Muslim teacher got interview by posing as white Briton on CV
HIGHLY-QUALIFIED teacher Hamid Mahmood blew the whistle on Islamophobia in education recruitment procedures yesterday after changing his name to Harry Mason landed him an interview at a school that previously rejected him.
After failing to be shortlisted twice for a job at Langdon Academy in east London last year, Mr Mahmood decided to try to “whiten” his name and apply again.
In less than seven hours, “Mr Mason” had an interview offer, despite having exactly the same qualifications and even the same phone number and home address as Mr Mahmood.
The religion and theology teacher, who has almost 15 years in education and two master’s degrees with high distinctions, told the Star: “I was kind of fed up now of applying for so many schools [and not getting interviews].
“I was 50/50 on whether I should leave the profession completely and it was at that point I thought: ‘Let me confirm my assumptions’.”
On May 22, he sent his application forms with all the same information as before, but omitted all his connections to Islamic organisations.
“Some might say maybe it was a coincidence,” he said, adding that spending years in academia and thousands of pounds on his education “was not worth it.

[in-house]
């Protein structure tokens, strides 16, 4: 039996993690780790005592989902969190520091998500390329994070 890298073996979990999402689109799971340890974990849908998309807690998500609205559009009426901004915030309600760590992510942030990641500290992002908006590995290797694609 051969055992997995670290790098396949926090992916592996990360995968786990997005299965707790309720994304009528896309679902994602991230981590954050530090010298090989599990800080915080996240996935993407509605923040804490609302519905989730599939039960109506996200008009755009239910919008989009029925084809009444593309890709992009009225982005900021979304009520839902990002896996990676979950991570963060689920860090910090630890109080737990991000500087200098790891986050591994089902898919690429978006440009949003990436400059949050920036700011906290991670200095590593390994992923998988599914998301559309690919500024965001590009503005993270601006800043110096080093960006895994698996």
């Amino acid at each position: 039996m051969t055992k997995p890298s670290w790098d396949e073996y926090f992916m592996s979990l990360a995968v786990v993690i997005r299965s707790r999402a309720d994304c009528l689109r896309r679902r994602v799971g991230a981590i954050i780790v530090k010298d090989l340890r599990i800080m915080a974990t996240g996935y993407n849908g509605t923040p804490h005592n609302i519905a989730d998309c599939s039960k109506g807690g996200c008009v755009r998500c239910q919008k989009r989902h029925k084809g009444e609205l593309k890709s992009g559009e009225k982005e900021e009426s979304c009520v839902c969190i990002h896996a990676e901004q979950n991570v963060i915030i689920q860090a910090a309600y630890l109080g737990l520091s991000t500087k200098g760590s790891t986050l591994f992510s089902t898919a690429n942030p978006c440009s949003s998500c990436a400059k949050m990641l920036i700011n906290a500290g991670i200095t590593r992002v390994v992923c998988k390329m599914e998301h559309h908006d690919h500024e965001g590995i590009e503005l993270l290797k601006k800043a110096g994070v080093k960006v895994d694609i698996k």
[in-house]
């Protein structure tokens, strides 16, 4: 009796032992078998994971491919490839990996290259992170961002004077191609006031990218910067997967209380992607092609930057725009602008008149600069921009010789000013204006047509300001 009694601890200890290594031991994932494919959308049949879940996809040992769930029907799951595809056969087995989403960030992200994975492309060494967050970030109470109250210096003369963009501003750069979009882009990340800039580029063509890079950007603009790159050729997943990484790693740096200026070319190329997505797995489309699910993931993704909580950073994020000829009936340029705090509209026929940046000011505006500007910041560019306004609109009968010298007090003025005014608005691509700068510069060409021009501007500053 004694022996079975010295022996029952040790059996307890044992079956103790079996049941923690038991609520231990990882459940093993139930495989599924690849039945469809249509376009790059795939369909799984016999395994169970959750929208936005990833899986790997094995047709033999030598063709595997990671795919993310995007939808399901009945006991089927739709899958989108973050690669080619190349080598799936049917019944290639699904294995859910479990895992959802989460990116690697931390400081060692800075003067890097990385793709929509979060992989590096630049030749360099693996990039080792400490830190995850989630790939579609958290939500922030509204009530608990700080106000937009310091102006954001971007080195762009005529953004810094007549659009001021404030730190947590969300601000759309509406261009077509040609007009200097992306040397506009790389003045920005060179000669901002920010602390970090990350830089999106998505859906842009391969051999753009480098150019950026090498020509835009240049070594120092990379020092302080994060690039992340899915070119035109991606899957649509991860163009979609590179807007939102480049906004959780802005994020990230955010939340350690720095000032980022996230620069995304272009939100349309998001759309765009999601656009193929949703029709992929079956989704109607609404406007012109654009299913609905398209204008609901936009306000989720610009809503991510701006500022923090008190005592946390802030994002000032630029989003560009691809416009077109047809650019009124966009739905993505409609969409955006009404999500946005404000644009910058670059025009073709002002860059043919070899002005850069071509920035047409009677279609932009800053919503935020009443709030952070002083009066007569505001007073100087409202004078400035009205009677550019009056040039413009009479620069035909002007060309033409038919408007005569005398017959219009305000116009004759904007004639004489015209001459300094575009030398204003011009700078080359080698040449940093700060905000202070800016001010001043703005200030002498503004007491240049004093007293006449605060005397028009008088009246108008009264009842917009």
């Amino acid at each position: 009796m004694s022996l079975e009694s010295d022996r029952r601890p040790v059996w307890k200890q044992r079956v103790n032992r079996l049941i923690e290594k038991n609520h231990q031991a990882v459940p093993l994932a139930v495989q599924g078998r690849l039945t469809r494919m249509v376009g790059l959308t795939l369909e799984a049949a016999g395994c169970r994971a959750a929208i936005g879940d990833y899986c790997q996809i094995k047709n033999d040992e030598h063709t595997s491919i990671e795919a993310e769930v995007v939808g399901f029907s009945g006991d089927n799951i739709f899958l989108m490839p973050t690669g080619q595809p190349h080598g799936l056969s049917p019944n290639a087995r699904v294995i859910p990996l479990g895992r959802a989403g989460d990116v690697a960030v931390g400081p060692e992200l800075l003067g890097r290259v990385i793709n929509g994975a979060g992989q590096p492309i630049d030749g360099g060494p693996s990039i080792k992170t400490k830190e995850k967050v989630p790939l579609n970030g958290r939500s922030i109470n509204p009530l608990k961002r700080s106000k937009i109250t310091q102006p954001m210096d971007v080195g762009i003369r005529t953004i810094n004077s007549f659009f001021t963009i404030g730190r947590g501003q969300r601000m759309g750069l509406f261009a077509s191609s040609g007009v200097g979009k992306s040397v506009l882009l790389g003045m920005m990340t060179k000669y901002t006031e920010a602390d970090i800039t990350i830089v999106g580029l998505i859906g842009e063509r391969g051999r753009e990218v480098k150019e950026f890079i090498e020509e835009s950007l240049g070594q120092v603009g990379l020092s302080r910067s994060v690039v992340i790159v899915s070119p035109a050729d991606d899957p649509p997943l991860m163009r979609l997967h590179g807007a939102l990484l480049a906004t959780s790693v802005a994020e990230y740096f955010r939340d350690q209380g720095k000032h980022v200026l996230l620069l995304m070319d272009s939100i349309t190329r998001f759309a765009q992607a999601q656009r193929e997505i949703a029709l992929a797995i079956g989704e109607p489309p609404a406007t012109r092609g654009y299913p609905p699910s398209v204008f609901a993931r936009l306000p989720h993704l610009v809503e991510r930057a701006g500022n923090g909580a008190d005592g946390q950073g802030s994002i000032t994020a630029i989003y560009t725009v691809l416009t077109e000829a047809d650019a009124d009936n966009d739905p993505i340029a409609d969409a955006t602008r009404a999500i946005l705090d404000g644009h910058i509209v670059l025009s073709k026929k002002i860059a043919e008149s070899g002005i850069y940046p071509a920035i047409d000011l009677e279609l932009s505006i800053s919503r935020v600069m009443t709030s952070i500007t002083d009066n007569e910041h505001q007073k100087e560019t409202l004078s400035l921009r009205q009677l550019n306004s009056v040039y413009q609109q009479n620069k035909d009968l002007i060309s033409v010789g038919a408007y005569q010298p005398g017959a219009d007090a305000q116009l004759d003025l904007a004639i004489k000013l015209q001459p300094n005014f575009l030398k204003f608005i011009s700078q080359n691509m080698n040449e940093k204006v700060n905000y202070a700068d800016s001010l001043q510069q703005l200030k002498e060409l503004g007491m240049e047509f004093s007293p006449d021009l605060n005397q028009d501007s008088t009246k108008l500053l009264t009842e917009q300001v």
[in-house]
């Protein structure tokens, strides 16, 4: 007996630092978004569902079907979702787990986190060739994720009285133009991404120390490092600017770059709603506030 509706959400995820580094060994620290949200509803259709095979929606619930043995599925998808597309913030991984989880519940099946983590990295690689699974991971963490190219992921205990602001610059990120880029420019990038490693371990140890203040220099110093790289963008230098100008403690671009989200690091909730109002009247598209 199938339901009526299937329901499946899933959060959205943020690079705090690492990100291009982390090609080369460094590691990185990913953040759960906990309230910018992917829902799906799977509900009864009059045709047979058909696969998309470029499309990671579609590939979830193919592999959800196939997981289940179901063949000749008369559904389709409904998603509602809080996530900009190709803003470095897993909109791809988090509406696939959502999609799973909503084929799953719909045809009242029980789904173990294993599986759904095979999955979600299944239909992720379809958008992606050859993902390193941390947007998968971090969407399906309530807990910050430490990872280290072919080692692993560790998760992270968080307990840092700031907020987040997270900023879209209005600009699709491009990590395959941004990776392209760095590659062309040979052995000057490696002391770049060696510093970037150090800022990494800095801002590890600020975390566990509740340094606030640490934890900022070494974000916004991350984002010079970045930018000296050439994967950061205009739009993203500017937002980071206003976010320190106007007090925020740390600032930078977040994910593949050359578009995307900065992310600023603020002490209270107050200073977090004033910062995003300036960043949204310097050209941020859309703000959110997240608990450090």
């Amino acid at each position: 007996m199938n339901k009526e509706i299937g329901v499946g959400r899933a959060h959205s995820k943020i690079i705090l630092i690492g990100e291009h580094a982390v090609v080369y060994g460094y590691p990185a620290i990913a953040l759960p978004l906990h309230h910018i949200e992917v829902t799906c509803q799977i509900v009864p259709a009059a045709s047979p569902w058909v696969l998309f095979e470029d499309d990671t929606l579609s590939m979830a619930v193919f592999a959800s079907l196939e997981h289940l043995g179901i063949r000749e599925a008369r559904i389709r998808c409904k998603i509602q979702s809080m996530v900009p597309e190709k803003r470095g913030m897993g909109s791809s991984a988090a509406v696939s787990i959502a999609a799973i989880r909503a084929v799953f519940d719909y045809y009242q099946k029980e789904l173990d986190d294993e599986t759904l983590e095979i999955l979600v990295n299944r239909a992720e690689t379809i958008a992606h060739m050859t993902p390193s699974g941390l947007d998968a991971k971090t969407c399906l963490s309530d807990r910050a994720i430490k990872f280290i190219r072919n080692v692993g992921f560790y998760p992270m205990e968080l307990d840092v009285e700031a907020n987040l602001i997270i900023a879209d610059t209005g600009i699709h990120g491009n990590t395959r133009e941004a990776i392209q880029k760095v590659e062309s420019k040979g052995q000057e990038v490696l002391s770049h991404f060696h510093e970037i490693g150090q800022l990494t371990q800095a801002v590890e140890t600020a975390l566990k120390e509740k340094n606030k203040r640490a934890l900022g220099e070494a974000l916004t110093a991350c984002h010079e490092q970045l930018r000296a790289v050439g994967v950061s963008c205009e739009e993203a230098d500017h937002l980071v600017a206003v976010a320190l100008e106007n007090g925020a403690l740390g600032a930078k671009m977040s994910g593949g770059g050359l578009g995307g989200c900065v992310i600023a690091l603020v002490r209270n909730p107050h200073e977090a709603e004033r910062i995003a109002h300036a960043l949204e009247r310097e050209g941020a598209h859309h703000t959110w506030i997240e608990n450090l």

“It doesn’t really matter about your effort and your degree. It matters more about your faith and the colour of your skin or the name that you have.
“And those things are things that I’d never want to change.”
As a result, Mr Mahmood has now left teaching altogether.
Islamic Human Rights Commission (IHRC) head of advocacy Abed Choudhury said Mr Mahmood was not alone.
“This is a wide employment issue.
“His experiment isn’t even the first one. Others have done this in the past and they found out that when you drop an obvious Muslim name for an Anglicised one, suddenly they get a lot more success in their jobs.”
Figures published last year by the National Office of Statistics showed Muslim men were almost 76 per cent less likely to get a job compared to their white counterparts.
“There has been a growth in Islamophobia and anti-Muslim sentiment in the UK, coming from top down in the rhetoric used by the government and the rhetoric in the media,” added Mr Choudhury.
Langdon Academy refuted all allegations of institutional Islamophobia.
In a statement to the Star the Brampton Manor Trust which runs the school said: "Clearly, there are a number of variables that influence which candidates are shortlisted and which are not.
"Principally, and obviously, one of these is the quality of other applications received.
"At Langdon Academy we are proud of the wide cultural and ethnic diversity of our staff and confident in our recruitment procedures."